Clint Chan Tack
THE United States is advising the local business community to comply with the sanctions it has imposed against Venezuela.
The advice came from US Principal Deputy Assistant Secretary, Bureau Of Western Hemisphere Affairs, Julie J. Chung and the US Embassy in Trinidad and Tobago.
At a virtual American Chamber of Commerce (Amcham) meeting on Wednesday, Chung said, “The purpose of our sanctions is to identify those entities that are providing material support to the illegitimate (Venezuelan President Nicolas) Maduro regime.” She also said, “It is critical that the Trinbagonian business community track and comply with US sanctions to the full extent possible.” The embassy circulated these comments from Chung in a tweet on Thursday.
Chung said Venezuela’s general election in 2018 was illegitimate and left the presidency vacant. She said Maduro refused to transfer power peacefully to the president of the National Assembly, plundered Venezuela’s wealth for private gain, impoverished its people and caused one of the largest forced displacements in recent history. Identifying TT as one of the countries in the region where Venezuelan migrants have gone to, Chung said this is not an ad hoc US government policy decision.
She said, “Our goal in Venezuela is clear.” She explained that goal included new presidential and national assembly elections under conditions recognised internationally as free and fair and a gradual lifting of sanctions so that the new government will be allowed to function.
“Until that time, however, our sanctions remain in place, and I know the Trinbagonian business community is concerned about the reputational risk caused by sanctions.”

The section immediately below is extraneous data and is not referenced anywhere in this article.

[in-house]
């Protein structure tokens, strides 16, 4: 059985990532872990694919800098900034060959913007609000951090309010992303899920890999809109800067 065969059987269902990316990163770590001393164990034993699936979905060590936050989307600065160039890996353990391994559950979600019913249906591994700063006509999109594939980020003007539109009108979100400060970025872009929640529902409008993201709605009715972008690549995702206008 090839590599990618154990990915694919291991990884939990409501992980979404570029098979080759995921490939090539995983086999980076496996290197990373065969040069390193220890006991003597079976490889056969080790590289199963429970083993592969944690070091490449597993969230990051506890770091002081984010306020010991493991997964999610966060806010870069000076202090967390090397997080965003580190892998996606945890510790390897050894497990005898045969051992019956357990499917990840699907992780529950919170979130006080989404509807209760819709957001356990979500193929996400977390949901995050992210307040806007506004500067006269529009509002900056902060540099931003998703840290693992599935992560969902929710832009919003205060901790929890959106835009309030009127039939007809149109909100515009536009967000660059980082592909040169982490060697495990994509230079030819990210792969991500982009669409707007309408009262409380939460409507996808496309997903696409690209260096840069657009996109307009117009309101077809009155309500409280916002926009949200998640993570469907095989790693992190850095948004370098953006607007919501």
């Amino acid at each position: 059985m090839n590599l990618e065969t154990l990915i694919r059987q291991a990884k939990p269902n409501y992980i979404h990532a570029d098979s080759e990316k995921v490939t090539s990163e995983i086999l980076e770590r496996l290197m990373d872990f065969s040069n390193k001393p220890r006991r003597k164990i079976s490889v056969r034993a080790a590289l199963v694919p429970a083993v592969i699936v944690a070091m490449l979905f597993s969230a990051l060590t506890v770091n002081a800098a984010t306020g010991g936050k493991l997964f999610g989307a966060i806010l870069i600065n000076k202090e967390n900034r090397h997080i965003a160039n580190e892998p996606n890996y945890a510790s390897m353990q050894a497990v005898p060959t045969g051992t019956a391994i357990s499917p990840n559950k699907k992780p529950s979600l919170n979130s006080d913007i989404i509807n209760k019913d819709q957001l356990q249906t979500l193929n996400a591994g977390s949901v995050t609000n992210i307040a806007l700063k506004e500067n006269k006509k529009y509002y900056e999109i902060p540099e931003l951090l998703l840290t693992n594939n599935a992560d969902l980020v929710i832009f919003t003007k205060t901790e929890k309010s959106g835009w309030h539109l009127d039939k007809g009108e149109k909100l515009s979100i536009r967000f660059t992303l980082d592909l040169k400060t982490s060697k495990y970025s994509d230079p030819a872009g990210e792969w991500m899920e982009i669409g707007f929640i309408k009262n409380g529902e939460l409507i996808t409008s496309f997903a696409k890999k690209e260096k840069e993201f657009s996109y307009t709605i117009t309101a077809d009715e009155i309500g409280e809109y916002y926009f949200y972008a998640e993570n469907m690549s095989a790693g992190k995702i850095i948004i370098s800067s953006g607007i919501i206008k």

Amcham CEO Nirad Tewarie told Newsday, the impact of breaching sanctions, regardless of one’s philosophical view on them, could be severe.
“Having sanction-breaking companies operating here would make the overall business environment more difficult.” Tewarie also observed, “From a pure business perspective, the risk does not outweigh the reward. Therefore companies should heed the advice.”
While Amcham is not aware of any company that is seeking to do business with the Venezuelan government or any of its entities, he said, “The sanctions do not preclude businesses here from doing business with the private sector of Venezuela.”
Referring to the arrest of three Venezuelan DirecTV executives earlier this month after the Dallas-based company left Venezuela, citing US sanctions against the government, Tewarie said this should be “enough of a warning of the risks of being in the orbit of the Venezuela state, even if conducting legitimate business.”
Former energy minister Kevin Ramnarine said the US is sending signals to TT that “we ought to be careful in our dealings with the Maduro regime.” He said while some people will claim TT is a sovereign nation, “we must also remember the US is also a sovereign nation and can decide to trade or not to trade with other countries.” Ramnarine added that the US is “our largest trading partner, the source of most of our food imports and home to hundreds of thousands of our citizens.”
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